This Sunday in the United States and parts of Canada – and on March 25 in the United Kingdom – thousands of churches will include the popular hymn "Amazing Grace" in their worship services, along with prayers devoted to ending slavery around the world.
John Newton, the author of the hymn, would be pleased that it has become a rallying cry against enslavement. A slave trader himself, Newton was commanding a ship headed home when a violent storm arose. Afraid for his life, Newton cried out to God to save him. He and his crew survived, and Newton experienced a change of heart that eventually led him to forsake the slave trade and become a pastor.
Once he became an opponent of slavery, Newton supported abolitionist William Wilberforce, who, in 1807, after decades of effort, persuaded Parliament to end the British slave trade. The Amazing Grace Sundays this month and next celebrate the 200th anniversary of this accomplishment.
Though slavery is now universally illegal, it continues, often under the euphemism "bonded labor" and often involving children. Recent counts number 27 million enslaved people, more than during the heyday of the transatlantic slave trade.
But Kevin Bales, president of Free the Slaves, says modern-day abolitionists have several factors working in their favor. He notes: "We don't have to win the legal battle; there's a law against it in every country. We don't have to win the economic argument; no economy is dependent on slavery.... And we don't have to win the moral argument; no one is trying to justify it any more.
"The fact that it's still thriving," he explains, "comes down principally to ignorance about the institution and lack of resources directed at eradicating it" (The Christian Science Monitor, Sept. 1, 2004).
What resource can each of us lend to this battle?
The powerful resource of prayer. The hundreds of thousands participating in Amazing Grace Sundays recognize this power. But there's no need to wait until that particular Sunday – and certainly no reason to stop praying for freedom after that Sunday.
Two lines from Newton's hymn offer a starting point: " 'Twas grace that taught my heart to fear,/ And grace my fears relieved." These lines remind me to pray not only for the enslaved – whose fears need to be relieved – but for the enslavers as well.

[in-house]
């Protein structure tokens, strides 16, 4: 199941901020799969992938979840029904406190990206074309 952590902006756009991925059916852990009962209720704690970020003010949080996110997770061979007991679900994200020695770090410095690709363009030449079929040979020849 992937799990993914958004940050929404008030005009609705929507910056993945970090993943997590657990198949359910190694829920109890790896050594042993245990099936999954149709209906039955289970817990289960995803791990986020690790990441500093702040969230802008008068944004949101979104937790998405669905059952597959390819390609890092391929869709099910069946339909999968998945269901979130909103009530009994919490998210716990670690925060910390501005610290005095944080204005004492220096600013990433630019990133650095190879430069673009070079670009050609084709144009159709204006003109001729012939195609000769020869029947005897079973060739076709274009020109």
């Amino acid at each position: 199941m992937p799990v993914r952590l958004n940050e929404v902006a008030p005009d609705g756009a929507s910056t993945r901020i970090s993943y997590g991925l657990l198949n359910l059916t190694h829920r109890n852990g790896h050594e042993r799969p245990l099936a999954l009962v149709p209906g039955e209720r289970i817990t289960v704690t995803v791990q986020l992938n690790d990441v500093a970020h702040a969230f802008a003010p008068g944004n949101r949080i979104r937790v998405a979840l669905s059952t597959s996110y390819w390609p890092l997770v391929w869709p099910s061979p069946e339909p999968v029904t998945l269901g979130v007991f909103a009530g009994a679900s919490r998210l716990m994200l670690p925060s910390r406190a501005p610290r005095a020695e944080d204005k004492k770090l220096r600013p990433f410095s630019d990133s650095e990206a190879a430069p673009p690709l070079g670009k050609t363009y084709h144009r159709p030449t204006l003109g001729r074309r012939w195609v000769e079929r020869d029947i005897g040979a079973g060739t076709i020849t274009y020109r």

God's grace can touch the oppressors' hearts and teach them to fear – to respect – God. Newton felt God's touch, and, as a result, turned away from slave trading toward pursuits in keeping with his newfound, irresistible respect for God.
Grace is a matter of the heart, not the head; it appeals to our spiritual senses. It's the "sweet savour" of knowing Christ. The Apostle Paul wrote, "Now thanks be unto God, which always causeth us to triumph in Christ, and maketh manifest the savour of his knowledge by us in every place" (II Cor. 2:14).
Like an aroma that invisibly yet powerfully permeates space, God spreads the knowledge of His Christ throughout consciousness – yours, mine, and everyone's. Christ's presence wafts through our lives, penetrating our thoughts and stirring us to think and act in God-like ways.
Grace appeals to the spiritual sense of hearing, as well. Monitor founder Mary Baker Eddy described Christ as "the true idea voicing good, the divine message from God to men speaking to the human consciousness." Christ – the voice of God, or Truth – speaks with authority. She wrote, "The inaudible voice of Truth is, to the human mind, 'as when a lion roareth' " ("Science and Health with Key to the Scriptures," pp. 332, 559).
Sometimes we need a gentle touch, sometimes a sweet savour, sometimes the roar of Truth. That's the amazing grace of it all: Christ coming to us in whatever way gets our attention.
Just so, Christ comes to enslaved and enslaver alike – persistently if need be – until each feels the love of God, which sets free.